A month ago, I was able to spend a few days using a Windows RT tablet with the preview version of Office 2013 Home & Student 2013 RT, which will come bundled with all RT devices. For some reason, this version of Office is very mysterious to people, but having actually used it, I can only reach one conclusion: It looks and works exactly like Office 2013 on a Windows PC.
If you were looking for something a little more dramatic—perhaps a unique full-screen mode that makes the suite operate more like Metro-style apps, or whatever—then this may be disappointing. But if you were hoping for a bit of consistency, then this is good news. In use, the functionality and performance of Office RT, as I’ll call, is identical to that of Office 2013. As it should be.
That said, there are a few major differences, and thanks to a recent communique from Microsoft, there are a number of minor differences I’d never notice after only a few days of use. So here’s a guide to the differences between Office Home & Student 2013 RT and the mainstream Office versions will use on x86/x64 PCs.
Four applications only. As with its PC counterpart, Office RT only includes Word, Excel, OneNote, and PowerPoint. These are rare Windows RT desktop applications, not Metro-style apps, just as on the PC. And each is technically named a bit differently (Word 2013 RT, for example) to differentiate them from the PC versions. Note that Microsoft will be making two Office 2013 Metro-style apps available to Windows RT users—OneNote and Lync—as well as related apps like Skype. These apps will all ship by next week.
Outlook is not included. Since I get a lot of email about this, I feel compelled to stress that Microsoft Outlook is not included in Windows RT/Office RT. Instead, Windows RT includes Exchange ActiveSync (EAS) productivity clients such as Mail, Calendar, and People, which handle much (but not all) of the functionality in Outlook. You can also use web clients via Exchange and Office 365 (Outlook Web Access), Hotmail, or Outlook.com, each of which provides an Outlook-like user experience.
Preview versions. When Windows RT devices ship on October 26, they will include preview versions of the Office RT apps. But the final edition of this product, simply called Office Home & Student 2013 RT will become available in November and will be made available to users via Windows Update. This final version of Office RT will be preinstalled on new devices starting in early 2013. (Microsoft says that those who use the PC Reset and Refresh functionality in Windows RT will be returned to whatever Office RT version was preinstalled on their device. So if you buy a Surface on day one and reset it next year, it will have the Preview version of Office RT sitting there after the dust settles. Just fire up Windows Update again to upgrade.)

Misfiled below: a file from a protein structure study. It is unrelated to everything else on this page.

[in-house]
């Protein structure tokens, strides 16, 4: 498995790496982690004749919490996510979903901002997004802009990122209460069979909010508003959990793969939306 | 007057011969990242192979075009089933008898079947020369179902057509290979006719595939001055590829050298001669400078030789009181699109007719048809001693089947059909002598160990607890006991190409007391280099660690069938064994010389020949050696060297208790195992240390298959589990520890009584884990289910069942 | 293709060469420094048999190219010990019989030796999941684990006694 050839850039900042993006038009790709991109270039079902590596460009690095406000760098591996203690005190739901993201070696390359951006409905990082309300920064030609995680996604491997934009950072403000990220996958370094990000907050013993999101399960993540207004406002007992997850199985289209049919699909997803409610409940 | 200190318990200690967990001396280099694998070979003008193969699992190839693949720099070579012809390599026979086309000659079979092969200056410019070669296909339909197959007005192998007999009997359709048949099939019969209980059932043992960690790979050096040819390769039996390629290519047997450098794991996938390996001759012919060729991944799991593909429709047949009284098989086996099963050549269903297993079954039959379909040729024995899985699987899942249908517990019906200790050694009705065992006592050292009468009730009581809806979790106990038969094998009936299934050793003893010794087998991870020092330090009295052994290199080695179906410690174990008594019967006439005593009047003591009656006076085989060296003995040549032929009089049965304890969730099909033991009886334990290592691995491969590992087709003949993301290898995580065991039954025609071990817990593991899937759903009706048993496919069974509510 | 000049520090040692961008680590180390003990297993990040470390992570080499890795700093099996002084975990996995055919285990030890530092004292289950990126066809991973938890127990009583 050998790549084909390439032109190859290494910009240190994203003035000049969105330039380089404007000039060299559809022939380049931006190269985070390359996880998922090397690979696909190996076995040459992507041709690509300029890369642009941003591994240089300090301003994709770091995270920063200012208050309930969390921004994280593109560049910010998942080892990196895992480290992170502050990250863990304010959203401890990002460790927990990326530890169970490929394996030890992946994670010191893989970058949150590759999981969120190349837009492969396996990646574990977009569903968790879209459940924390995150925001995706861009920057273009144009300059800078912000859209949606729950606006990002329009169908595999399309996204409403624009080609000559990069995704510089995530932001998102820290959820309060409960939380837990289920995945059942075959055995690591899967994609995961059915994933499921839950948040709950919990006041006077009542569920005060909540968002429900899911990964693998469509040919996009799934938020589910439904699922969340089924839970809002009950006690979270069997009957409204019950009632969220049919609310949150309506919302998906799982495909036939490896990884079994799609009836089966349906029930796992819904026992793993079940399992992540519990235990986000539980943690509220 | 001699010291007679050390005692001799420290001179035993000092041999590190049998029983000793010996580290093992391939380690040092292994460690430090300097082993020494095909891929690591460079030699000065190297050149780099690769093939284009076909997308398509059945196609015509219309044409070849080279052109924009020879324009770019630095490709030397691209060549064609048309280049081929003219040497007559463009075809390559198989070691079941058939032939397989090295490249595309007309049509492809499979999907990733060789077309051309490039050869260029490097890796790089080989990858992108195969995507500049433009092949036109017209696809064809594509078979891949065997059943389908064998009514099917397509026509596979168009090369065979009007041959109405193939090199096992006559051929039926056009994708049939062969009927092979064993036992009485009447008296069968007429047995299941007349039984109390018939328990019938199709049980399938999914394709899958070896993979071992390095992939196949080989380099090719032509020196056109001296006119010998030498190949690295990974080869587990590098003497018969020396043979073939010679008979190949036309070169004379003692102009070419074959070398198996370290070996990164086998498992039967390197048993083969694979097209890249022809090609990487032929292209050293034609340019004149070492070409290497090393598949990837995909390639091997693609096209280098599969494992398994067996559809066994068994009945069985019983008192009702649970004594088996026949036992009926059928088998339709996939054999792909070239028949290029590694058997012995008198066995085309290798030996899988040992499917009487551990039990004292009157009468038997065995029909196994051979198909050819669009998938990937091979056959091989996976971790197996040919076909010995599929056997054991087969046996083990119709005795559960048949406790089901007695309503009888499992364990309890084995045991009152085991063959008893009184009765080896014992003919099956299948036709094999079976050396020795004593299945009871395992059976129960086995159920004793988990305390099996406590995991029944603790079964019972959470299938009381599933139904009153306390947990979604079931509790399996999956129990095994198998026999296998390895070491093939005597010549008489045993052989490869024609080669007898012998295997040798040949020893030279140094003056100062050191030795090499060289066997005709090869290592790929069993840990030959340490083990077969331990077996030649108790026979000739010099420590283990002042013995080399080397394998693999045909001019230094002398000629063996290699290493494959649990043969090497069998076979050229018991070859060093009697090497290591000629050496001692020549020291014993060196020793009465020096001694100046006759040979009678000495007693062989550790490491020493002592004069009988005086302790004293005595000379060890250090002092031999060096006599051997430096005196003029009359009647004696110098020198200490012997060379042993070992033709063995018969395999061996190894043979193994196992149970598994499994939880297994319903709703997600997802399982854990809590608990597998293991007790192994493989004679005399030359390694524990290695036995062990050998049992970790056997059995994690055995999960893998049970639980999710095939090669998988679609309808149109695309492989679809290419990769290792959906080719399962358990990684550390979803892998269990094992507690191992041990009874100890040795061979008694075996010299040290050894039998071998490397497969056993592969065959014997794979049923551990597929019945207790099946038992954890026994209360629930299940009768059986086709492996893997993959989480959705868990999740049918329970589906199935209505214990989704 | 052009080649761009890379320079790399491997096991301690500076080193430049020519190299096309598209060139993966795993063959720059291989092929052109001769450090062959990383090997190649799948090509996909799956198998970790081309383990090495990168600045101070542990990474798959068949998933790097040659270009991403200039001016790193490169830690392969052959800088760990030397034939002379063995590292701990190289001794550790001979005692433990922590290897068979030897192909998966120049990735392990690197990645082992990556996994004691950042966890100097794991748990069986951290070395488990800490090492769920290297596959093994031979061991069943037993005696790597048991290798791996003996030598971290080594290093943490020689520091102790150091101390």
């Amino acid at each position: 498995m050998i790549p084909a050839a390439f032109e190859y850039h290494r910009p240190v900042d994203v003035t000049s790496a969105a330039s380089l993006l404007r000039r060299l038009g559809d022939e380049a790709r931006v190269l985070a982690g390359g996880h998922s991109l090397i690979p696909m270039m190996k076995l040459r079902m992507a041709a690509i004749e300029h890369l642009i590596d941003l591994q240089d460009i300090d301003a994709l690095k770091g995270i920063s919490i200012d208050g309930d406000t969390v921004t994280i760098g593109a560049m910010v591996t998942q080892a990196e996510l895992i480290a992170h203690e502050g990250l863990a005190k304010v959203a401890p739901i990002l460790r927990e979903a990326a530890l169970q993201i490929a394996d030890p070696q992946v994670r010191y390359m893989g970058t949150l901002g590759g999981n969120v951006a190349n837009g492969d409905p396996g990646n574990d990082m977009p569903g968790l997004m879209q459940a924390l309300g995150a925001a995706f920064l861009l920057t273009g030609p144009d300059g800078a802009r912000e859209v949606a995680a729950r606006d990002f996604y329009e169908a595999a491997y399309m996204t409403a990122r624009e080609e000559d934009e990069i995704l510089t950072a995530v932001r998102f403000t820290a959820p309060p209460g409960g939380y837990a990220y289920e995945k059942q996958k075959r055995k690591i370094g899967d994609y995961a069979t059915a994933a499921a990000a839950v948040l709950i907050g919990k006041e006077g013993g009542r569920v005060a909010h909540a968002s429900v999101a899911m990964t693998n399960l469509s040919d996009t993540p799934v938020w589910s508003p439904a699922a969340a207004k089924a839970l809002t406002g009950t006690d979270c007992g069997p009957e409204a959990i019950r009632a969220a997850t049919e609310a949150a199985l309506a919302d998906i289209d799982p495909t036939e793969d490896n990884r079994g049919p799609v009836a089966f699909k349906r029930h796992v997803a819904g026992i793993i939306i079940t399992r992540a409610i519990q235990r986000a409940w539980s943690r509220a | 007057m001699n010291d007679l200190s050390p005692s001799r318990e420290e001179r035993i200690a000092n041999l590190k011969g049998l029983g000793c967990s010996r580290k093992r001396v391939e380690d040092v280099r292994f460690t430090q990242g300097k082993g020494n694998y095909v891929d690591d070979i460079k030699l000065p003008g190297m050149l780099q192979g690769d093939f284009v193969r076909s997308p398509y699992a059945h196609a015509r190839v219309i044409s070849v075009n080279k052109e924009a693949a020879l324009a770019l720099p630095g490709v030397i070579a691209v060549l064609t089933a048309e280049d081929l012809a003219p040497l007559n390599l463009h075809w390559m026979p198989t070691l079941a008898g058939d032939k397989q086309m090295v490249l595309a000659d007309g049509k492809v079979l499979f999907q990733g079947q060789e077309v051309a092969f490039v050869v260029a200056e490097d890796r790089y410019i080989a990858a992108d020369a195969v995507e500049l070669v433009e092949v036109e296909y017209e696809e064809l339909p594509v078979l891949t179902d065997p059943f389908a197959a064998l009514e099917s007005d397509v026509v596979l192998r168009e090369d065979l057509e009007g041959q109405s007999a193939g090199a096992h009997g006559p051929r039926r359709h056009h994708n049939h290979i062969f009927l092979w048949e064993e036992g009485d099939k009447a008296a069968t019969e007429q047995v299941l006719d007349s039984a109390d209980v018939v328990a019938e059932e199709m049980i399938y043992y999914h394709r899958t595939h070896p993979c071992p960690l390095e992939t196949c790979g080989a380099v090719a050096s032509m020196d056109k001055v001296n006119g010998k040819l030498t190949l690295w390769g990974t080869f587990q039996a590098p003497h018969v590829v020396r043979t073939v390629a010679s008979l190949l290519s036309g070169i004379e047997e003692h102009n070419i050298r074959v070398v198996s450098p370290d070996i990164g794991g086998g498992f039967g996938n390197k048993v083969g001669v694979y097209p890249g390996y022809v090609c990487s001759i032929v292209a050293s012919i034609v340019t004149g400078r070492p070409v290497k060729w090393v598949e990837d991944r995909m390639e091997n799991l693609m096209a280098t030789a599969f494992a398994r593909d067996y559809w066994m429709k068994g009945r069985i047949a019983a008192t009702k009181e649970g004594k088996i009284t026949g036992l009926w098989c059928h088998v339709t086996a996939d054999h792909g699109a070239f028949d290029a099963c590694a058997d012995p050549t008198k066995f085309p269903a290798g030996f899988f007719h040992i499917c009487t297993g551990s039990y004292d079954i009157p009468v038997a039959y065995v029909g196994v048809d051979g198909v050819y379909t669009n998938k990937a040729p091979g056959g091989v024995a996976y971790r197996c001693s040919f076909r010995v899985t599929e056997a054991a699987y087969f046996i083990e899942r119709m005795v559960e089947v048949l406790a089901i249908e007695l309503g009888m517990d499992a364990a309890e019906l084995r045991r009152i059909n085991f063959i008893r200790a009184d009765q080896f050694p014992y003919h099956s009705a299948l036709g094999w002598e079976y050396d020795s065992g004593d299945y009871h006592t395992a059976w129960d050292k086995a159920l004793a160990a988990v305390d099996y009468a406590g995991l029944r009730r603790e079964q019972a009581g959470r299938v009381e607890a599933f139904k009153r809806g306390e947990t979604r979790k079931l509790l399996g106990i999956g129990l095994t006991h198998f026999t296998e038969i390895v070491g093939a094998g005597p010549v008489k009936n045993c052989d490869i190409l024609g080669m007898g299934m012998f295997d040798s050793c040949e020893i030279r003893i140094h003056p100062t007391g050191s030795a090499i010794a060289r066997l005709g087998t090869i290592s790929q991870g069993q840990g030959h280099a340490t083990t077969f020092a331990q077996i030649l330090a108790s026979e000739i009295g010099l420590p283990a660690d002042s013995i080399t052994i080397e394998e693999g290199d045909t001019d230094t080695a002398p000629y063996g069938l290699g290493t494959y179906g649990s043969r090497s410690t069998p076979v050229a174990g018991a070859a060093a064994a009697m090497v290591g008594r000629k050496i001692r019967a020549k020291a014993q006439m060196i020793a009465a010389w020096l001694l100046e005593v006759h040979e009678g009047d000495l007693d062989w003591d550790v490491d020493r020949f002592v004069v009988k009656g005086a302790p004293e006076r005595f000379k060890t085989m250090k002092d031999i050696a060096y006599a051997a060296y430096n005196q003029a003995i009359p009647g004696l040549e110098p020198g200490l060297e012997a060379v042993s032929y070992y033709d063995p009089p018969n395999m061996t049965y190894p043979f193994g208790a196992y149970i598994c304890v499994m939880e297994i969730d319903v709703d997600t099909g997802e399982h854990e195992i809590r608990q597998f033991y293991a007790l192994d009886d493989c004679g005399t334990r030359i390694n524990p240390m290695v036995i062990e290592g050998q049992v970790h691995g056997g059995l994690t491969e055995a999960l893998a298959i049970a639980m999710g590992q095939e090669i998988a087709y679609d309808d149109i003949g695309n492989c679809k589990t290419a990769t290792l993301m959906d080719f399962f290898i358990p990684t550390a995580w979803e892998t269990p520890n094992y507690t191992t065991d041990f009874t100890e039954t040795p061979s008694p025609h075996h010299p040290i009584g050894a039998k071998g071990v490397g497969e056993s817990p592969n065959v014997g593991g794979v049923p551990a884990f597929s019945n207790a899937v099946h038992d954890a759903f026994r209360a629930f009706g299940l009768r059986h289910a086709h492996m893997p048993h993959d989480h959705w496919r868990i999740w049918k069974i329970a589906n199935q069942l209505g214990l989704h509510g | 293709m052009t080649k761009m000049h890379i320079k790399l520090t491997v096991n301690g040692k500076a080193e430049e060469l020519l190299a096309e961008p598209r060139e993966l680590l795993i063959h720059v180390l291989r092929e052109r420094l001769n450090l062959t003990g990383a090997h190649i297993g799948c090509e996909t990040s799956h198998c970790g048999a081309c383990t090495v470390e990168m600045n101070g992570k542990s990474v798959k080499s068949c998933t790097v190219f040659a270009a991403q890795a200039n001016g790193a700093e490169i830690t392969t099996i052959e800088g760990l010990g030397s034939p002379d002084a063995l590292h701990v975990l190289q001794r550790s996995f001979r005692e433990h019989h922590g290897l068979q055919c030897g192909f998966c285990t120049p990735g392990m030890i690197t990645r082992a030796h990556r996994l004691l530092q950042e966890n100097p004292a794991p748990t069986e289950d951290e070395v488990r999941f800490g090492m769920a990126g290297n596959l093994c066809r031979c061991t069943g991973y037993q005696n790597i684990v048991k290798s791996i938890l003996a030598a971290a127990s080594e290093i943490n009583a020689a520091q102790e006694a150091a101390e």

Non-commercial use. As with the PC version of Office Home & Student, Office RT is licensed for “non-commercial” use only. However, those who wish to use this product for work can do so, as I explain in the post Microsoft: Relax, You can Use Office 2013 RT for Work Too. This basically involves purchasing a commercial license.
Missing features. Microsoft says that Office RT includes “the vast majority of Office Home & Student 2013 features available on PCs,” which says to me that there are some missing features. (Though, again, in use, these applications look and feel identical to their PC cousins.) These missing features include macros, add-ins, and other custom programs written by users or developed by third parties, as well as Outlook integration features like Send Mail (since Outlook is not available on RT), automatic SkyDrive integration (since the SkyDrive desktop application is not available on Windows RT; that said, you can still access your SkyDrive storage through the normal Save and Save As mechanisms), equations written with the legacy Equation Editor from older Office versions, and a number of application-specific features. While you should refer to Microsoft’s Introducing Office Home & Student 2013 RT Preview for a complete rundown of the missing features, none are particularly problematic, aside, possibly, from some missing recording features in both PowerPoint (narration) and OneNote (audio/video notes).
More features are coming. Microsoft tells me that more features will be added to Office RT in the future, both at the “final” release of the product in November and in the future. This is in keeping with the new services-based update schedule for the broader Office 2013 family of products and services.
Put simply, Office 2013 Home & Student 2013 RT is exactly what it should be, and exactly what you think it is: A version of Office 2013 Home & Student 2013 that runs on Windows RT. There is literally not much to say about this product beyond the fact that it looks and works as it should.